Pursuant to Section 7602, the IRS in November 1978 issued a summons to Grayson County State Bank in connection with an ongoing investigation into the income tax liability of the minister of the First Pentecostal Church in Sherman, Texas for the years 1973, 1974, 1975, and 1976. The taxpayer had produced his personal financial records, but he refused to produce certain church records requested by the IRS. Officials of the church also refused to allow revenue agents to inspect any church records. The Grayson County State Bank through Lloyd Butts was ordered to appear before an IRS special agent to give testimony and produce certain specified taxpayer-related books and records "on (or on behalf of) the First Pentecostal Church, 601 N. Harrison, Sherman, Texas for the years 1973, 1974, 1975, and 1976 on which (the minister-taxpayer) has signature privileges and/or trustee assignment (See attachment)."1
On refusal of the bank to provide said records the IRS applied to the federal district court for enforcement of the administrative summons under Section 7604. A motion to intervene as defendant was granted to the First Pentecostal Church which filed a motion to quash the summons as constituting excessive governmental interference or entanglement with church affairs and because its enforcement would allegedly have a "chilling effect" on the free exercise of religion by church members.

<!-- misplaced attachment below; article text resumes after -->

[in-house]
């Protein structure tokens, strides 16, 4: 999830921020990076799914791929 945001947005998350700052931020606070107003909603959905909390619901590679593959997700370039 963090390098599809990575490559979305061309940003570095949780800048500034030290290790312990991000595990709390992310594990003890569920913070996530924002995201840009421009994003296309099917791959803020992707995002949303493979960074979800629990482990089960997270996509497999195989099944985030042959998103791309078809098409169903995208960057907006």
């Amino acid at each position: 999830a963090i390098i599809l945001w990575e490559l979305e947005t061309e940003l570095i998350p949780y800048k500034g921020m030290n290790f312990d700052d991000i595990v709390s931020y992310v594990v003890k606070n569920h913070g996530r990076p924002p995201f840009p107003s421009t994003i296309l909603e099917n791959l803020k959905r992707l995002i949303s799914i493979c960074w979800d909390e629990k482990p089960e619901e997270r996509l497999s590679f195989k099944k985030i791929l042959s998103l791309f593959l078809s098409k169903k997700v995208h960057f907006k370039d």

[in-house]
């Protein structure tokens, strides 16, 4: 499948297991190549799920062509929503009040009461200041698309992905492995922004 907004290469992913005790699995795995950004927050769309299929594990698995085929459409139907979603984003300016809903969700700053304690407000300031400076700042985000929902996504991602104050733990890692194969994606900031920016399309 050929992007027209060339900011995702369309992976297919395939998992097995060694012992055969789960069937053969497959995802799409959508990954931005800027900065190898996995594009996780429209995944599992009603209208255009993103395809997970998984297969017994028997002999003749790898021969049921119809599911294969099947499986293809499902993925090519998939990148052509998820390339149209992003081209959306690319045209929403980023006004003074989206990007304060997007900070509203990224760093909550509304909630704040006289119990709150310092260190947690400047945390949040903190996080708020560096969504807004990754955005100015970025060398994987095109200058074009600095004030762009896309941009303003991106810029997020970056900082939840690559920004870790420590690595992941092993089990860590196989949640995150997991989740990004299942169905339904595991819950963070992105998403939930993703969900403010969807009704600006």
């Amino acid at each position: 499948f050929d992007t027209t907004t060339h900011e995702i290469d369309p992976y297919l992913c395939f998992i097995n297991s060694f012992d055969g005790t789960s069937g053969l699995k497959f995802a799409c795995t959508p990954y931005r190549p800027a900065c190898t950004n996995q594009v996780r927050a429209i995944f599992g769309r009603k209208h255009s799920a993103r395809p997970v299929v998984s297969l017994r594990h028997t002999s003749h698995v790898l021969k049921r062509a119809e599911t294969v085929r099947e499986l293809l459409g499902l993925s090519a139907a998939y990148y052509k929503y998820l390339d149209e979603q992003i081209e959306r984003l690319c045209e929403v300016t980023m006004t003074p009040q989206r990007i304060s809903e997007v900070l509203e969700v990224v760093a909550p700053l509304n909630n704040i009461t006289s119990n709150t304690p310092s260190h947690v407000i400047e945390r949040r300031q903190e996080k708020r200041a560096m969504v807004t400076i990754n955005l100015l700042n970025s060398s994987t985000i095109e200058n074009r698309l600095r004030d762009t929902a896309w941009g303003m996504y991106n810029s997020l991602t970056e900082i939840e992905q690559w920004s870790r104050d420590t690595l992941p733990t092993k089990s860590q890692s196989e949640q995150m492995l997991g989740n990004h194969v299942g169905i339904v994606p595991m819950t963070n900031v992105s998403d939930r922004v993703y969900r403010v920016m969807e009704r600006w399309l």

The district court, as earlier noted, denied judicial enforcement of the IRS summons and quashed the summons on the grounds that (1) it violated the First Amendment free exercise of religion rights of the intervening church and (2) that the summons was not an authorized examination of church records because it was not conducted pursuant to 26 U.S.C. § 7605(c),2 a provision restricting examination of such records.
I. The First Amendment Issue
In denying the IRS's application for enforcement and quashing the summons, the district court found that the summons in this case sought documents which would "lay open to government examination the entire financial history including the manner in which the Church raises, invests, and spends funds from all accounts that the Church's minister has signature privileges or trustee assignment" and that such disclosure would be a "burden upon the free exercise of the religious belief of (the church's) members." The district court found this clearly raised a substantial question that judicial enforcement of the summons would be an abusive use of the court's process that thus required the IRS to show some reason to justify its request. The court further found that, since civil tax liability for the years had prescribed, the government must come forward and show some interest by way of tax fraud, which it had not done; in this respect, the court pointed out that the government had produced no showing of probable cause to suspect that the minister had committed tax fraud.